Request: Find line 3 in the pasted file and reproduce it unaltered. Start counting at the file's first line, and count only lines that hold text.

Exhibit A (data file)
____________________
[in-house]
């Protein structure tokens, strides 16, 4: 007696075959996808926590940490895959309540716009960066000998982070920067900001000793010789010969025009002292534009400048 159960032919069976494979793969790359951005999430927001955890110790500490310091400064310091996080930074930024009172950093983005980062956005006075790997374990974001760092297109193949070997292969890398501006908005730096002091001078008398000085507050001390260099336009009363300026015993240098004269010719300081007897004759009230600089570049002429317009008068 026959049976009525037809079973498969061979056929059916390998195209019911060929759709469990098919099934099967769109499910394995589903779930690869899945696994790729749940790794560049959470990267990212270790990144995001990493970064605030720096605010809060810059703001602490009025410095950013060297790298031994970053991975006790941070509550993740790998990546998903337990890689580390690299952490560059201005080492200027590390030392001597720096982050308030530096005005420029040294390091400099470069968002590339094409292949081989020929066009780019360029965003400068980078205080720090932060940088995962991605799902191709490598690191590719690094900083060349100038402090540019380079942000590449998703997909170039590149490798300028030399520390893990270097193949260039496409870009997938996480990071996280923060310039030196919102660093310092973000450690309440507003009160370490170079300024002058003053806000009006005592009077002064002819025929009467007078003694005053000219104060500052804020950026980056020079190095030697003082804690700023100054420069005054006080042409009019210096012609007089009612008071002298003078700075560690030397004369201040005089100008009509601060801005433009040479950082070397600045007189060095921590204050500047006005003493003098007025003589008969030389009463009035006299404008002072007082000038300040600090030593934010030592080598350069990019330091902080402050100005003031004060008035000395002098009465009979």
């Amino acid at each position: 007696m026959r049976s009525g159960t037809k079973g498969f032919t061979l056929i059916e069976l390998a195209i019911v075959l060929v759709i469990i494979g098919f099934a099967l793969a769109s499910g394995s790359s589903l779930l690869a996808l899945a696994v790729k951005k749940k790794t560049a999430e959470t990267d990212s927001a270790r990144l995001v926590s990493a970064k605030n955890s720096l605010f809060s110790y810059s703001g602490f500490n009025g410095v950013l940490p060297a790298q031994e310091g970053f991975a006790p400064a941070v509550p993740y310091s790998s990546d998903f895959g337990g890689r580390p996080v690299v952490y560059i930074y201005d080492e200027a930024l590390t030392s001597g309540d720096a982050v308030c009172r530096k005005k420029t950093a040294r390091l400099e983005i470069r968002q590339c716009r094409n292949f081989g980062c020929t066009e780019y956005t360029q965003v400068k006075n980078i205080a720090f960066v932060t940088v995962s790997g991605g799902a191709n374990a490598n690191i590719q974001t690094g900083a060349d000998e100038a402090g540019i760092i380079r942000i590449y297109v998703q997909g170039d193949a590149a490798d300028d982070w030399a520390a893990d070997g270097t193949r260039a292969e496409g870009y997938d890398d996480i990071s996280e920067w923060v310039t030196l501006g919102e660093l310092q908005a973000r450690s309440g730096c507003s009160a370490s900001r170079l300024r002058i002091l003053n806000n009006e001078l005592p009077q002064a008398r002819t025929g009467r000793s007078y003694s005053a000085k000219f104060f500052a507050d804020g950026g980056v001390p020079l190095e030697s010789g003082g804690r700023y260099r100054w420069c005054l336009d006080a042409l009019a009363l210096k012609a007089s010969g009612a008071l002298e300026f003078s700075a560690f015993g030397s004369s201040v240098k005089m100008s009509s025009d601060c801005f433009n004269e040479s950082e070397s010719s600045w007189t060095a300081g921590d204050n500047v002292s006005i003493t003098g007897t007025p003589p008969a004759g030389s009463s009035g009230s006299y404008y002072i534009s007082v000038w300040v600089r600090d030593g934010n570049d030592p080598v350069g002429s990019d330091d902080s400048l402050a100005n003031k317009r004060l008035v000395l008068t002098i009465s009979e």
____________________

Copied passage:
């Amino acid at each position: 007696m026959r049976s009525g159960t037809k079973g498969f032919t061979l056929i059916e069976l390998a195209i019911v075959l060929v759709i469990i494979g098919f099934a099967l793969a769109s499910g394995s790359s589903l779930l690869a996808l899945a696994v790729k951005k749940k790794t560049a999430e959470t990267d990212s927001a270790r990144l995001v926590s990493a970064k605030n955890s720096l605010f809060s110790y810059s703001g602490f500490n009025g410095v950013l940490p060297a790298q031994e310091g970053f991975a006790p400064a941070v509550p993740y310091s790998s990546d998903f895959g337990g890689r580390p996080v690299v952490y560059i930074y201005d080492e200027a930024l590390t030392s001597g309540d720096a982050v308030c009172r530096k005005k420029t950093a040294r390091l400099e983005i470069r968002q590339c716009r094409n292949f081989g980062c020929t066009e780019y956005t360029q965003v400068k006075n980078i205080a720090f960066v932060t940088v995962s790997g991605g799902a191709n374990a490598n690191i590719q974001t690094g900083a060349d000998e100038a402090g540019i760092i380079r942000i590449y297109v998703q997909g170039d193949a590149a490798d300028d982070w030399a520390a893990d070997g270097t193949r260039a292969e496409g870009y997938d890398d996480i990071s996280e920067w923060v310039t030196l501006g919102e660093l310092q908005a973000r450690s309440g730096c507003s009160a370490s900001r170079l300024r002058i002091l003053n806000n009006e001078l005592p009077q002064a008398r002819t025929g009467r000793s007078y003694s005053a000085k000219f104060f500052a507050d804020g950026g980056v001390p020079l190095e030697s010789g003082g804690r700023y260099r100054w420069c005054l336009d006080a042409l009019a009363l210096k012609a007089s010969g009612a008071l002298e300026f003078s700075a560690f015993g030397s004369s201040v240098k005089m100008s009509s025009d601060c801005f433009n004269e040479s950082e070397s010719s600045w007189t060095a300081g921590d204050n500047v002292s006005i003493t003098g007897t007025p003589p008969a004759g030389s009463s009035g009230s006299y404008y002072i534009s007082v000038w300040v600089r600090d030593g934010n570049d030592p080598v350069g002429s990019d330091d902080s400048l402050a100005n003031k317009r004060l008035v000395l008068t002098i009465s009979e």